January 30, 2019
By Monica Vendituoli – Reporter, Denver Business Journal

“Cannabis industry leaders are hopeful that a bill recently introduced in the Colorado House of Representatives will help make raising money for their businesses easier.

“It’s an incredibly important bill for Colorado,” said ​Chuck Smith​, president of Colorado Leads and CEO of Dixie Brands. “I’m excited our new governor is committed to approving a bill like this and allowing Colorado to remain competitive, and hopefully remain the leader of cannabis in the U.S.”
HB19-1090 was introduced in the Colorado House of Representatives on Jan. 14. It would loosen restrictions around outside investment within the state’s cannabis industry.

The bill is nearly identical to HB 18-1011, which former governor ​John Hickenlooper vetoed last year. The veto caused outrage in the cannabis industry and some businesses threatened to leave the state over it, ​according to previous Denver Business Journal reporting​.

“We were very disappointed,” said ​Bruce Nassau​, chair of the cannabis industry advocacy organization Marijuana Industry Group’s board.
He added that everyone in the industry is rallying around the new version of this bill.

“I’m very hopeful this will go through,” Nassau said.

If passed, the new bill, HB 1090, will allow publicly traded companies to hold cannabis licenses.

“The Colorado market has somewhat suffered because the current restrictions keep investment dollars out of our market and allow for other states to grow more rapidly,” Albert Gutierrez​, CEO of the cannabis pharmaceutical company MedPharm Holdings, said in an email. “This bill is vital to the success of many companies whether they are small or large in scale.” – Richard Batenburg, fund manager and chairman at Cliintel Capital Management Group.

Richard Batenburg​ Jr., chairman of the cannabis investment firm Cliintel Capital Management Group, is most excited about the fact that the bill would also repeal the requirements for passive investors.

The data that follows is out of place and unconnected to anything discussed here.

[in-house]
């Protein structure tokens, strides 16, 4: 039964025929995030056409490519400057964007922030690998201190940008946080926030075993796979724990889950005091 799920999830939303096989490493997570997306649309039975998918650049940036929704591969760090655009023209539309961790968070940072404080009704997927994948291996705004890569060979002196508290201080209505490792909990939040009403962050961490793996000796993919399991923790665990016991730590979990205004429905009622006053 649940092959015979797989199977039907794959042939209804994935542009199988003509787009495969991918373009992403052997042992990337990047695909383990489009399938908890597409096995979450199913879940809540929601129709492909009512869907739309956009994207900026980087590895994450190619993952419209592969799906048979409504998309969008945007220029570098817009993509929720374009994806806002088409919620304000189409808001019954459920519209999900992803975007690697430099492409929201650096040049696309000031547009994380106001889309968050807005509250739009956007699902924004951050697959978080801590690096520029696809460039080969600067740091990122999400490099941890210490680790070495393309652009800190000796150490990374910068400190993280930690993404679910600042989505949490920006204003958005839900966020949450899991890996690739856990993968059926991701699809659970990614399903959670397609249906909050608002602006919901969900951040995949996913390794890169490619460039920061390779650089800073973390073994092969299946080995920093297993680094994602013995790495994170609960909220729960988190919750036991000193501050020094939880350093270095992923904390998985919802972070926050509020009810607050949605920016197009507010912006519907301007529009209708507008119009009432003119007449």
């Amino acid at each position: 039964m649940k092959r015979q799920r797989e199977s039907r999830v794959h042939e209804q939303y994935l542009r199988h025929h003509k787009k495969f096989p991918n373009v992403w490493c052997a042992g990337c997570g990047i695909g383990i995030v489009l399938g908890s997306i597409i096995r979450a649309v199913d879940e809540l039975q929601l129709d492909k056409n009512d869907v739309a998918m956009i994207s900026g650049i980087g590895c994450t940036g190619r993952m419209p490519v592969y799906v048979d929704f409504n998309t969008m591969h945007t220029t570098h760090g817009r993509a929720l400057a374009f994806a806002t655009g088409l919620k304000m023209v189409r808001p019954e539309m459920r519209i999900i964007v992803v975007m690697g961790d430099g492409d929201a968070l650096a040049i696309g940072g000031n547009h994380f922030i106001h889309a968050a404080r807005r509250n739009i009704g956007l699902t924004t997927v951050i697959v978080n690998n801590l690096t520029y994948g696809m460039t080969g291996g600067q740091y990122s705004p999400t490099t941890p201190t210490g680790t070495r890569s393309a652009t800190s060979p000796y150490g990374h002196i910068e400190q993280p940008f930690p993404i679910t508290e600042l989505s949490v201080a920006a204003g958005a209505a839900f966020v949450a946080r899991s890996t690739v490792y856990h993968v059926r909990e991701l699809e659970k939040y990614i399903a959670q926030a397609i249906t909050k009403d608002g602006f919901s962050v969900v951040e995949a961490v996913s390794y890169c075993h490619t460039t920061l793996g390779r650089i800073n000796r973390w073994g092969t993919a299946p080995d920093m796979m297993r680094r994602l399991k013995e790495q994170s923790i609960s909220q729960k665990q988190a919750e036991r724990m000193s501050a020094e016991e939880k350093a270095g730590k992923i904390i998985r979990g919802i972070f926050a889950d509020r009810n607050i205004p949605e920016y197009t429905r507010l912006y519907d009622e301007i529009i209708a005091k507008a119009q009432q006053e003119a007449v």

“The elimination of background checks and the 15-person limit on out-of-state investors is a substantially significant change that should help the industry access more capital, and potentially cheaper capital as well,” Batenburg said in an email.

Nassau said the new cash this bill could infuse into businesses could help companies improve cannabis products.

“To remain competitive, we have to have money to invest in [research and development],” Nassau said. “R&D is an expensive proposition.”

The bill could lead to consolidation of the industry, said ​John Andrle​, co-owner of the cannabis dispensary company L’Eagle.

“Currently, even underperforming stores can get by or fetch a fair selling price, but the massive influx of money will make profit and loss more drastic — there will be winners and losers,” Andrle said in an email. “The scenery will change for the consumer. As the industry goes ultra corporate, their primary goal is generating profit for shareholders.” He added that cannabis companies will have to work hard to differentiate their products from other companies.

Batenburg said that cannabis companies might be surprised at some of the challenges of going public. “Being public requires a level of corporate governance and regulatory compliance that rivals — perhaps surpasses — the complexity of cannabis regulatory compliance, so compliance duty is accretive,” Batenburg said. “Record-keeping and associated accounting costs alone will come as a shock to many established operators.””